by Mike Todd

The wheels on the double-wide shopping cart rattled underneath my feet as we picked up speed.

“Faster, Daddy! Faster!” my two sons yelled, clapping and banging their fists on the handle.

“Babe!” my wife Kara yelled, her voice fading away behind us, becoming almost quiet enough to earn me deniability. The cart was quite loud, and my ears were plugged with obstinacy, after all.

I can understand why Kara was anxious about watching our cart careening across the Costco parking lot, namely because it was loaded with precious cargo: a bag of oranges, 40 bars of soap, jammies for the kids, a gallon of maple syrup, 23 undershirts, enough vegetable oil to drown a moose, etc. Oh, and also our children. You can’t forget about the children since they are always screaming about something.

“Slow down!” a woman’s voice called from somewhere far, far behind us. Maybe it was Kara yelling at me, maybe not. One can never be sure of these things when one is trying not to be sure.

The wind in what remains of my hair felt especially liberating that evening because just moments before, we’d been trapped inside Costco with no clear exit strategy.

“I swear, I never touched the receipt,” I’d said, back in the food court, patting my pockets as proof.

“We must have thrown it out with the pizza plates,” Kara replied, rummaging through her purse again.

If you’ve never shopped at a warehouse store, here’s a key difference between Costco and stores where you can buy less than 10 pounds of almonds at a time: You can’t leave before showing your receipt to the guard at the exit. Some might argue that this person is not a guard, per se, but he is armed with a marker — a permanent one. If something goes bad with that thing, it can never be erased.

The guard glances at your three-foot-long receipt, peeks in your cart, then draws a stripe down the receipt, which is proof that he mentally checked off each of your 81 items in two seconds. I don’t know how they do that so fast, but these people should consider going into military codebreaking.

“We’re trapped. We don’t have our documentation. This is going to be like that Tom Hanks movie where he had to live at the airport,” I said. At least Costco would be a much better place to live. You could just walk laps and live off the free samples, then sleep on the patio furniture.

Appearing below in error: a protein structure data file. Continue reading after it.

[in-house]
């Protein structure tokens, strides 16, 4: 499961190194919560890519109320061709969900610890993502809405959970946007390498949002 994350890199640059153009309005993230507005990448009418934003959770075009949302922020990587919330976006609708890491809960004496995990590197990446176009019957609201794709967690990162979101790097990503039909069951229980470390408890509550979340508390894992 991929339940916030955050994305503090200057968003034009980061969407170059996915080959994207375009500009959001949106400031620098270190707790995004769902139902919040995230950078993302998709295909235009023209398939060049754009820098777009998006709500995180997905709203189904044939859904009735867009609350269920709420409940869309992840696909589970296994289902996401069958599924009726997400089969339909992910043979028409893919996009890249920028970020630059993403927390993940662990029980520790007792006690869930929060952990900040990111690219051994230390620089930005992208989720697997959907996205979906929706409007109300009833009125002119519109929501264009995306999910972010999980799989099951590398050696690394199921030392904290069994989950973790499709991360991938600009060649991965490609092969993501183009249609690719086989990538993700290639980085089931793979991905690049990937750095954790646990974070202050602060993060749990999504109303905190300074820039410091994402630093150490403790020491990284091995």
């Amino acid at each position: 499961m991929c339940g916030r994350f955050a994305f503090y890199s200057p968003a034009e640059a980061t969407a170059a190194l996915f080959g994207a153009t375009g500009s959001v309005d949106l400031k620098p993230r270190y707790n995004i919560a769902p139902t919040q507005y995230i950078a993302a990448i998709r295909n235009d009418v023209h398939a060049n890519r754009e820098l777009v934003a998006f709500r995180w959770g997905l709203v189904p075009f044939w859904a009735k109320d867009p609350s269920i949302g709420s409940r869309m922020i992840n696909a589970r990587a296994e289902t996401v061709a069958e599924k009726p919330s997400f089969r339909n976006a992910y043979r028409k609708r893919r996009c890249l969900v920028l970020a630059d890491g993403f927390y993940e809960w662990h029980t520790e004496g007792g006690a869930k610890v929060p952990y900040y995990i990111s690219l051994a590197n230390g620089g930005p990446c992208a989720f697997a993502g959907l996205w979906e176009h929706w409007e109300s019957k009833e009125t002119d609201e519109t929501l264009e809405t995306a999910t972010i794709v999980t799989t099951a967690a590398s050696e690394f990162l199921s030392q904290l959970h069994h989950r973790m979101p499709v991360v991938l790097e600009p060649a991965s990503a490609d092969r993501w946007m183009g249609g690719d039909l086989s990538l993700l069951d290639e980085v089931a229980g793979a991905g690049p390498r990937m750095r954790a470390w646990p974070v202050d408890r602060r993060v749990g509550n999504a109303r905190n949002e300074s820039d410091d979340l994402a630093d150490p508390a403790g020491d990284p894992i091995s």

“I think we threw the receipt away. What do we do now?” I asked the guard, watching his marker warily.

“Bring your credit card to a supervisor, and they’ll print you a new one,” he said, rendering my query on the location of the sleeping bags moot.

By the time we were cleared to exit, we were the last shoppers to leave the store. The parking lot, normally a bustling ode to chaos and turn signals, was nearly empty. It was like that scene from the movie “Vanilla Sky,” when Tom Cruise was running around an empty Times Square, wondering why nobody wanted to hang out with him anymore.

The conditions couldn’t have been more perfect for scooting across the parking lot with the kids. Besides, if stores didn’t want their patrons acting like idiots, they could always purchase carts that lack the scooting bar across the bottom, giving would-be scooters no foothold with which to scoot. It’s an institutional problem, is my point.

“Do you really think that was a good idea? There are still some cars driving around out here, and you don’t really have control of that thing,” Kara asked when she caught up (finally).

If people only did things that were good ideas, would the pyramids have been built? Would the airplane have been invented? Probably. But still, the question remains: Next time, if we misplace our credit cards in the store, too, do we get to live there?

Ed. Note: Last month Mike Todd won a Keystone Press Award second place for “Best Column” among all of the hundreds of newspapers in the state under 10,000 circulation. Jim Harris, also of the Local, won first place.